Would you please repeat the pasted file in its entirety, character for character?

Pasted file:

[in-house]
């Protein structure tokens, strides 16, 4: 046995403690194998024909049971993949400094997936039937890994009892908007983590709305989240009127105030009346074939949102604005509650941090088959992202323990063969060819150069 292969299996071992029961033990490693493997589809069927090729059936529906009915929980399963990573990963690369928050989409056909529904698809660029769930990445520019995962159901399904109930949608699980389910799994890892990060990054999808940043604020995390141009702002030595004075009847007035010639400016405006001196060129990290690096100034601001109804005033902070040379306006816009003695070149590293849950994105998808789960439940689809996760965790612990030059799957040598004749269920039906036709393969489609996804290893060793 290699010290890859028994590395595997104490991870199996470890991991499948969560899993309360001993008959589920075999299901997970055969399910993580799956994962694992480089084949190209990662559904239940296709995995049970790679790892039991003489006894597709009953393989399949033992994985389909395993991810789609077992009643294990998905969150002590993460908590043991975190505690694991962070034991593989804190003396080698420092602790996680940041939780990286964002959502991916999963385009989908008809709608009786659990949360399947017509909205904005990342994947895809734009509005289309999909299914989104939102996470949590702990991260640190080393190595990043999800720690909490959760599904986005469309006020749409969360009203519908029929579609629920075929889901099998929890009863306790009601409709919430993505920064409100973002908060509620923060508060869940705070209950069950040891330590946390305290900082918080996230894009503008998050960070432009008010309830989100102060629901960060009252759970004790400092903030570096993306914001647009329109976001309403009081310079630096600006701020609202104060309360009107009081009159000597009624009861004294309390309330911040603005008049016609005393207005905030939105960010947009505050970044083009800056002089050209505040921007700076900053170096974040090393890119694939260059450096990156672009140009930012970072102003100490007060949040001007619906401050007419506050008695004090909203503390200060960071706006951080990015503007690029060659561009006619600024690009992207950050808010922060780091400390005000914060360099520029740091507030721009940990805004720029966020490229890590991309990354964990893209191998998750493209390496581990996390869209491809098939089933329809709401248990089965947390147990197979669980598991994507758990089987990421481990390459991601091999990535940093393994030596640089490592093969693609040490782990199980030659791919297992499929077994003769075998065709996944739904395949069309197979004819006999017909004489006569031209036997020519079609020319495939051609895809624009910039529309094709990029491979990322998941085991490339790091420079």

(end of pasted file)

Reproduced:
[in-house]
């Protein structure tokens, strides 16, 4: 046995403690194998024909049971993949400094997936039937890994009892908007983590709305989240009127105030009346074939949102604005509650941090088959992202323990063969060819150069 292969299996071992029961033990490693493997589809069927090729059936529906009915929980399963990573990963690369928050989409056909529904698809660029769930990445520019995962159901399904109930949608699980389910799994890892990060990054999808940043604020995390141009702002030595004075009847007035010639400016405006001196060129990290690096100034601001109804005033902070040379306006816009003695070149590293849950994105998808789960439940689809996760965790612990030059799957040598004749269920039906036709393969489609996804290893060793 290699010290890859028994590395595997104490991870199996470890991991499948969560899993309360001993008959589920075999299901997970055969399910993580799956994962694992480089084949190209990662559904239940296709995995049970790679790892039991003489006894597709009953393989399949033992994985389909395993991810789609077992009643294990998905969150002590993460908590043991975190505690694991962070034991593989804190003396080698420092602790996680940041939780990286964002959502991916999963385009989908008809709608009786659990949360399947017509909205904005990342994947895809734009509005289309999909299914989104939102996470949590702990991260640190080393190595990043999800720690909490959760599904986005469309006020749409969360009203519908029929579609629920075929889901099998929890009863306790009601409709919430993505920064409100973002908060509620923060508060869940705070209950069950040891330590946390305290900082918080996230894009503008998050960070432009008010309830989100102060629901960060009252759970004790400092903030570096993306914001647009329109976001309403009081310079630096600006701020609202104060309360009107009081009159000597009624009861004294309390309330911040603005008049016609005393207005905030939105960010947009505050970044083009800056002089050209505040921007700076900053170096974040090393890119694939260059450096990156672009140009930012970072102003100490007060949040001007619906401050007419506050008695004090909203503390200060960071706006951080990015503007690029060659561009006619600024690009992207950050808010922060780091400390005000914060360099520029740091507030721009940990805004720029966020490229890590991309990354964990893209191998998750493209390496581990996390869209491809098939089933329809709401248990089965947390147990197979669980598991994507758990089987990421481990390459991601091999990535940093393994030596640089490592093969693609040490782990199980030659791919297992499929077994003769075998065709996944739904395949069309197979004819006999017909004489006569031209036997020519079609020319495939051609895809624009910039529309094709990029491979990322998941085991490339790091420079």